It won’t be possible for you to manage credit card debt if you do not check your monthly bills and analyze them to find any errors. You should look closely at your credit card statement, and if you find any error, dispute it by sending your credit card company a billing error notice.

Normally, credit card companies would respond within 30 days and confirm that they have received your notice. They won’t take more than 90 days to look into the matter and send a reply to you. However, due to the COVID-19 pandemic, many credit card providers are having issues operating their businesses.

This means that you might have to wait a bit to get a reply from your credit card company. If you want to get out of debt with zero errors in your credit report, make sure you wait until the billing error resolves. If you have such credit card bill errors, and have an ongoing investigation, during that time the credit card company can’t ask you to do these things:

  • They can’t demand the amount in dispute
  • They can’t report to the credit reporting agencies that the amount in dispute is “unpaid”
  • They don’t have the authority to close your account because you filed a billing error notice

4) Sign up for a 0% balance transfer card

If possible, try to get a 0% balance transfer card because it will allow you to avoid interest for up to 21 months. Make sure you search for a card that also allows you a zero transfer fee. But remember, pay off the entire balance before the introductory period ends.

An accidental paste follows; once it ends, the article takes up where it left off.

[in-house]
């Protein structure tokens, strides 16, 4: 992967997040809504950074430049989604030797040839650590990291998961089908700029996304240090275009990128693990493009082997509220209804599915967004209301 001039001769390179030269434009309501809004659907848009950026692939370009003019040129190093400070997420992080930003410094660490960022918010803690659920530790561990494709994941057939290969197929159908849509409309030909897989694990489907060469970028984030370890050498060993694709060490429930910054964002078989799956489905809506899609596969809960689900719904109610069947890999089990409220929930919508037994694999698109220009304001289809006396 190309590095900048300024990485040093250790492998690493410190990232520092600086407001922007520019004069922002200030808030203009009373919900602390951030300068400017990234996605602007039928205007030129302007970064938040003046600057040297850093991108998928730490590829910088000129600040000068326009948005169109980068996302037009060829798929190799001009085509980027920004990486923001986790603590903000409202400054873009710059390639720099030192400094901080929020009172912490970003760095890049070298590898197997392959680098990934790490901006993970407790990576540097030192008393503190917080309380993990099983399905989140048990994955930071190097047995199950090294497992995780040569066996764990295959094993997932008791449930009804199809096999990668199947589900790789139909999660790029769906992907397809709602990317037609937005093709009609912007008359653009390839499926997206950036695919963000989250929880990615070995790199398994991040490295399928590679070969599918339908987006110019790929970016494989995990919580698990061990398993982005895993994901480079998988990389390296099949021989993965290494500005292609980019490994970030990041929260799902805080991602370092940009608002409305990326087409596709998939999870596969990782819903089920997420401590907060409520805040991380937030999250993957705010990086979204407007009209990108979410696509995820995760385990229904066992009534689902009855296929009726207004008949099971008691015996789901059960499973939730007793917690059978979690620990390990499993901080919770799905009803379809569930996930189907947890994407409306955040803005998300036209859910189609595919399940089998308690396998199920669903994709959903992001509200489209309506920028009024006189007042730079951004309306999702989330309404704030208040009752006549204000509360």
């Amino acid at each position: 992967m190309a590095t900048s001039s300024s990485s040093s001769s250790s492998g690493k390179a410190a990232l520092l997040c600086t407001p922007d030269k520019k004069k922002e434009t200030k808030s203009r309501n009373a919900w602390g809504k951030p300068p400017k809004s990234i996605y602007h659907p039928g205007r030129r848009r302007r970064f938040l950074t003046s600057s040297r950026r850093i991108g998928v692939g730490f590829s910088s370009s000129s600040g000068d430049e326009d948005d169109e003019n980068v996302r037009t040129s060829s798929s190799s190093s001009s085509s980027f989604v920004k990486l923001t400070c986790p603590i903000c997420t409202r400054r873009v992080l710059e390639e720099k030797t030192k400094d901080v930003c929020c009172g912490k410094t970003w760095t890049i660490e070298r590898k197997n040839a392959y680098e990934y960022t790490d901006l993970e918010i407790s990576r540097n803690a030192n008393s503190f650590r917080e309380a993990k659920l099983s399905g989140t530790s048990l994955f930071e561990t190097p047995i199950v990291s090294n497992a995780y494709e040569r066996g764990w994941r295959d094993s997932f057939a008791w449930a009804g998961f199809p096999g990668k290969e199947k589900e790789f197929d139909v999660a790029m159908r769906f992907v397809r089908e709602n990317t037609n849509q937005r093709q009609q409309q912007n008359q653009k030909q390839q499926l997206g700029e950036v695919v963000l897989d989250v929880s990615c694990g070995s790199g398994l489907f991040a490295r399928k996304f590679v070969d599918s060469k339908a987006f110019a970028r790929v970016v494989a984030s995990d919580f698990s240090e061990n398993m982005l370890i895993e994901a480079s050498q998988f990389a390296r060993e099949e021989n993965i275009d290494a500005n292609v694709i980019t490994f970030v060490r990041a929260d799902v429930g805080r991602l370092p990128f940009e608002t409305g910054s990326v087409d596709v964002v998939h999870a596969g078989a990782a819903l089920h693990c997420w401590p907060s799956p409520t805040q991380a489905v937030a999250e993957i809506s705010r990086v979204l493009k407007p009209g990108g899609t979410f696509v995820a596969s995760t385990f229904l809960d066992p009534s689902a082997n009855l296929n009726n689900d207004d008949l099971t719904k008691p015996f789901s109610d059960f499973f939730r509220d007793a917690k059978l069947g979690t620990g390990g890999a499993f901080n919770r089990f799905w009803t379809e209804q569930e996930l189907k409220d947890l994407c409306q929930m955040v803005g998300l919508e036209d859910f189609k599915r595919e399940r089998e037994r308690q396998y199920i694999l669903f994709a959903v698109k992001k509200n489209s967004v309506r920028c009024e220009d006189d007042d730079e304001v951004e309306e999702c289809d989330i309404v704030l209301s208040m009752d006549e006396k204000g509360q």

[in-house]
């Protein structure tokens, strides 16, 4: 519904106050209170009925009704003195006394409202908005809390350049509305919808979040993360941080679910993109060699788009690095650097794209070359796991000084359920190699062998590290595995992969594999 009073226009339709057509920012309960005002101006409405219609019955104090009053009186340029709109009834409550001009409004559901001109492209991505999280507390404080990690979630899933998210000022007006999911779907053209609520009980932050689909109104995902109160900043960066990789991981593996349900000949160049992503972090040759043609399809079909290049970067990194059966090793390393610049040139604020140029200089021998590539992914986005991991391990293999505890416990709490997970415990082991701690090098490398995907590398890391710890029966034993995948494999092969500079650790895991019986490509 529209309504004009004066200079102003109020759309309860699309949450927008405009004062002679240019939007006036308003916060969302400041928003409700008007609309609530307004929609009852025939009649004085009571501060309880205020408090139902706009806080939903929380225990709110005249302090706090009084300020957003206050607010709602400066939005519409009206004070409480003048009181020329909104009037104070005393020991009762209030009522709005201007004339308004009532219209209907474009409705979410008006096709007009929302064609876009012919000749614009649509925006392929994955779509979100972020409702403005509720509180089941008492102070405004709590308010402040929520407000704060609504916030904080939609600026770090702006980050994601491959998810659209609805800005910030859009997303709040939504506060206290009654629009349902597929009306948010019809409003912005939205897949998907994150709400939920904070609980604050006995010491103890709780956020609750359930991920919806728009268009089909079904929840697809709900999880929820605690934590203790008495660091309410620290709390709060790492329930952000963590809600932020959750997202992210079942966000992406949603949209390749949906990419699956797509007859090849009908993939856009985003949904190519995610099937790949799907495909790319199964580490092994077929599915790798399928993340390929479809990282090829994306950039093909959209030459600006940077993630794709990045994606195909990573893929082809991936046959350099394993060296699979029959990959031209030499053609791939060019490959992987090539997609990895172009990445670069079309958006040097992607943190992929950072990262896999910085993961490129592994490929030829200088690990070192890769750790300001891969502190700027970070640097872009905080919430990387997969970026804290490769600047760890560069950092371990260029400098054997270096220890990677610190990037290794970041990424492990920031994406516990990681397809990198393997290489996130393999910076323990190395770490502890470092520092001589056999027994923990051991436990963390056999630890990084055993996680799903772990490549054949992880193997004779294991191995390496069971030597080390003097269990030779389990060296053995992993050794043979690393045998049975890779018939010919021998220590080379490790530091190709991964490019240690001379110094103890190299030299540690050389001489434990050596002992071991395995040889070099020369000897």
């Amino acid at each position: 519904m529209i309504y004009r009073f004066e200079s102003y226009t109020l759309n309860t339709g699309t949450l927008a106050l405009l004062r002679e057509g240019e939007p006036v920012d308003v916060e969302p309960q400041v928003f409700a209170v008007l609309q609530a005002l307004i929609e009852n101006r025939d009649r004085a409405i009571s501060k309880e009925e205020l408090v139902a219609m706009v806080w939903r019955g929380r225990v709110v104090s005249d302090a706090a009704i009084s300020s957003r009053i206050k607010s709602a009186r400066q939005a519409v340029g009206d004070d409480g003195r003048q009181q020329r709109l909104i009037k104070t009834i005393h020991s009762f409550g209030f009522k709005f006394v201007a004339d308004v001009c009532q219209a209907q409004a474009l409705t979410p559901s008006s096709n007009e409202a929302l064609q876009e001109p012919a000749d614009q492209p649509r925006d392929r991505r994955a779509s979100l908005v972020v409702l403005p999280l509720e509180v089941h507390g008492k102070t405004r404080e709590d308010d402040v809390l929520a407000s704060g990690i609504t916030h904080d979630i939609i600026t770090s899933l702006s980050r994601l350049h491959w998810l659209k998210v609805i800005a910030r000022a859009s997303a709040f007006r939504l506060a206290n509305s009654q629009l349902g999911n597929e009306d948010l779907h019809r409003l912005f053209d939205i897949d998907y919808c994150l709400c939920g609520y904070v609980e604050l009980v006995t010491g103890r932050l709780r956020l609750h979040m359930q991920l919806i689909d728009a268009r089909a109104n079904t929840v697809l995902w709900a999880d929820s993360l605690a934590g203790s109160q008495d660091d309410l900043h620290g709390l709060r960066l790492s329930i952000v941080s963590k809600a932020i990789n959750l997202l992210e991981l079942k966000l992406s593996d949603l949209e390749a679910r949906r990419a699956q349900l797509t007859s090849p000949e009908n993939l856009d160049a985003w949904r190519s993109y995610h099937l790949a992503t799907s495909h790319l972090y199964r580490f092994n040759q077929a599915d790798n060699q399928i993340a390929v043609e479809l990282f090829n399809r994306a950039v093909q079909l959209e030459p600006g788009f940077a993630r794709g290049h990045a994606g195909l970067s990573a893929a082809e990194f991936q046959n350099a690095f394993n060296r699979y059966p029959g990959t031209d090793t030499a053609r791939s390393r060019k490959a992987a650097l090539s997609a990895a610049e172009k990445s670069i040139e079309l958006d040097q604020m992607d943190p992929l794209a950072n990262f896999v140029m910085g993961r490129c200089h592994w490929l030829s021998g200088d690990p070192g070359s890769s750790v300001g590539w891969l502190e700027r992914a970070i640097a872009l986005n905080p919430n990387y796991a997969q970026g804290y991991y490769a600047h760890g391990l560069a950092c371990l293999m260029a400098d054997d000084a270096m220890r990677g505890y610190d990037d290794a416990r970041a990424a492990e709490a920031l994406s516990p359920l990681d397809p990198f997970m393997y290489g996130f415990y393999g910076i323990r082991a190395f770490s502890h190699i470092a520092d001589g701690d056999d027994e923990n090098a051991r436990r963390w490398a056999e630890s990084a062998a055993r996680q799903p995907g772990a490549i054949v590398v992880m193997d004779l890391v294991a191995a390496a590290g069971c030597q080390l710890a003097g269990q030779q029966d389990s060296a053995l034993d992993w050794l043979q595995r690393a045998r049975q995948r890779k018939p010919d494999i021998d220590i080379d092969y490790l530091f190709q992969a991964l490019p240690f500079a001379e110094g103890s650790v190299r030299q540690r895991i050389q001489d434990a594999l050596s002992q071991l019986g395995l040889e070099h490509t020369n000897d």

5) Know your rights to debt collection practices

If you have a credit card debt in a collection or a debt collector is contacting you to collect old credit debts, things might become very difficult to cope up with during this financial crisis. Once debt collectors call you, the first thing you should do is to verify their identity to make sure it’s a legitimate collector. Secondly, ask the collector to validate the debt before making any payment.

A debt collector might try to collect a credit card debt that is not yours. It is better to read your rights properly here about debt collection laws.

6) Try side hustles to make your income steady

If you have lost your job or have a business that is about to shut down, start earning again by doing side hustles. Apart from your 9 to 5 job or business, you can do a lot of things to earn additional money.

Trust me, managing credit card debt will be easy if you can earn a few extra dollars by utilizing your spare time. Save money from side hustles and get out of debt faster.

7) Stick to your pre-pandemic budget and keep saving